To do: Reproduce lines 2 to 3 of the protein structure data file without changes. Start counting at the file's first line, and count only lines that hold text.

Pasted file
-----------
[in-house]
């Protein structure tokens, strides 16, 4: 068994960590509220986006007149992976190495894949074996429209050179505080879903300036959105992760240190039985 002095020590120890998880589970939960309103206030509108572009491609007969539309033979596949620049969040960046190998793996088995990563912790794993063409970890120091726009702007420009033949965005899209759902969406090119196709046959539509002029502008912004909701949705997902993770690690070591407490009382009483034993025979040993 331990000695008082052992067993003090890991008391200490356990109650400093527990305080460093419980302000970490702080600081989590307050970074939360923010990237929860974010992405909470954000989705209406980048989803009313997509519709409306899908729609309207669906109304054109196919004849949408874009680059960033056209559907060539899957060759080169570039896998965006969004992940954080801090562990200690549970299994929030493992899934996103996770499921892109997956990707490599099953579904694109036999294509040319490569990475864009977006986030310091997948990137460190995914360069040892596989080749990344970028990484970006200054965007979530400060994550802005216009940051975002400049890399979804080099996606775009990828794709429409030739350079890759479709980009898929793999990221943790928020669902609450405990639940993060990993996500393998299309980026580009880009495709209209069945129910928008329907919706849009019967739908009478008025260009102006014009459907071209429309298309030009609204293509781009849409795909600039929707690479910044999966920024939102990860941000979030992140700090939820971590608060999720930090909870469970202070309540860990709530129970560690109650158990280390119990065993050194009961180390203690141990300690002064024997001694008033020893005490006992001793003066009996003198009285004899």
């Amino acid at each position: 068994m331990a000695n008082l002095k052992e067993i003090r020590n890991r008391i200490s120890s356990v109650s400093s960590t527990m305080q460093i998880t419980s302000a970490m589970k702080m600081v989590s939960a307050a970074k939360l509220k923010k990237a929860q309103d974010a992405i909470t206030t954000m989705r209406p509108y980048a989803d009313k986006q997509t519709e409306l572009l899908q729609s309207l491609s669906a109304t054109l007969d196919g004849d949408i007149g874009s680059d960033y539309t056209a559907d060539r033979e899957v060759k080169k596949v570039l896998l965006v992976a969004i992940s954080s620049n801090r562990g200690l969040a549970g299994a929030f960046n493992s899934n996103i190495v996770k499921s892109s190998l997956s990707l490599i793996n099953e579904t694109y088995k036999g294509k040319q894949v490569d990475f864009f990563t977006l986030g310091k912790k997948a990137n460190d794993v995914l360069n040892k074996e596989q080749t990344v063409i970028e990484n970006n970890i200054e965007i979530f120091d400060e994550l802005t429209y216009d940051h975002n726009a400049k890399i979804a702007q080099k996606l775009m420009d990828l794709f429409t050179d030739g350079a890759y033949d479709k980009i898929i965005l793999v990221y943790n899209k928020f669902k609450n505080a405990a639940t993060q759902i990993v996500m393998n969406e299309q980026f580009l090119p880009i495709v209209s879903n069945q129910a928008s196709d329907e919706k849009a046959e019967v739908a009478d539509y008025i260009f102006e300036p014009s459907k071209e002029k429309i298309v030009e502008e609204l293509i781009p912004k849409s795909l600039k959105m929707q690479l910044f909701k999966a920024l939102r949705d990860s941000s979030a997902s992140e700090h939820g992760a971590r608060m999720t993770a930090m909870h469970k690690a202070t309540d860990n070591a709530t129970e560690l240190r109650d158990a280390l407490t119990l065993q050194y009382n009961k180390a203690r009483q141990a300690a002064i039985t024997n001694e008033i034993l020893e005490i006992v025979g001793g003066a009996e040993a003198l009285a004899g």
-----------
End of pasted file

């Protein structure tokens, strides 16, 4: 068994960590509220986006007149992976190495894949074996429209050179505080879903300036959105992760240190039985 002095020590120890998880589970939960309103206030509108572009491609007969539309033979596949620049969040960046190998793996088995990563912790794993063409970890120091726009702007420009033949965005899209759902969406090119196709046959539509002029502008912004909701949705997902993770690690070591407490009382009483034993025979040993 331990000695008082052992067993003090890991008391200490356990109650400093527990305080460093419980302000970490702080600081989590307050970074939360923010990237929860974010992405909470954000989705209406980048989803009313997509519709409306899908729609309207669906109304054109196919004849949408874009680059960033056209559907060539899957060759080169570039896998965006969004992940954080801090562990200690549970299994929030493992899934996103996770499921892109997956990707490599099953579904694109036999294509040319490569990475864009977006986030310091997948990137460190995914360069040892596989080749990344970028990484970006200054965007979530400060994550802005216009940051975002400049890399979804080099996606775009990828794709429409030739350079890759479709980009898929793999990221943790928020669902609450405990639940993060990993996500393998299309980026580009880009495709209209069945129910928008329907919706849009019967739908009478008025260009102006014009459907071209429309298309030009609204293509781009849409795909600039929707690479910044999966920024939102990860941000979030992140700090939820971590608060999720930090909870469970202070309540860990709530129970560690109650158990280390119990065993050194009961180390203690141990300690002064024997001694008033020893005490006992001793003066009996003198009285004899």
């Amino acid at each position: 068994m331990a000695n008082l002095k052992e067993i003090r020590n890991r008391i200490s120890s356990v109650s400093s960590t527990m305080q460093i998880t419980s302000a970490m589970k702080m600081v989590s939960a307050a970074k939360l509220k923010k990237a929860q309103d974010a992405i909470t206030t954000m989705r209406p509108y980048a989803d009313k986006q997509t519709e409306l572009l899908q729609s309207l491609s669906a109304t054109l007969d196919g004849d949408i007149g874009s680059d960033y539309t056209a559907d060539r033979e899957v060759k080169k596949v570039l896998l965006v992976a969004i992940s954080s620049n801090r562990g200690l969040a549970g299994a929030f960046n493992s899934n996103i190495v996770k499921s892109s190998l997956s990707l490599i793996n099953e579904t694109y088995k036999g294509k040319q894949v490569d990475f864009f990563t977006l986030g310091k912790k997948a990137n460190d794993v995914l360069n040892k074996e596989q080749t990344v063409i970028e990484n970006n970890i200054e965007i979530f120091d400060e994550l802005t429209y216009d940051h975002n726009a400049k890399i979804a702007q080099k996606l775009m420009d990828l794709f429409t050179d030739g350079a890759y033949d479709k980009i898929i965005l793999v990221y943790n899209k928020f669902k609450n505080a405990a639940t993060q759902i990993v996500m393998n969406e299309q980026f580009l090119p880009i495709v209209s879903n069945q129910a928008s196709d329907e919706k849009a046959e019967v739908a009478d539509y008025i260009f102006e300036p014009s459907k071209e002029k429309i298309v030009e502008e609204l293509i781009p912004k849409s795909l600039k959105m929707q690479l910044f909701k999966a920024l939102r949705d990860s941000s979030a997902s992140e700090h939820g992760a971590r608060m999720t993770a930090m909870h469970k690690a202070t309540d860990n070591a709530t129970e560690l240190r109650d158990a280390l407490t119990l065993q050194y009382n009961k180390a203690r009483q141990a300690a002064i039985t024997n001694e008033i034993l020893e005490i006992v025979g001793g003066a009996e040993a003198l009285a004899g």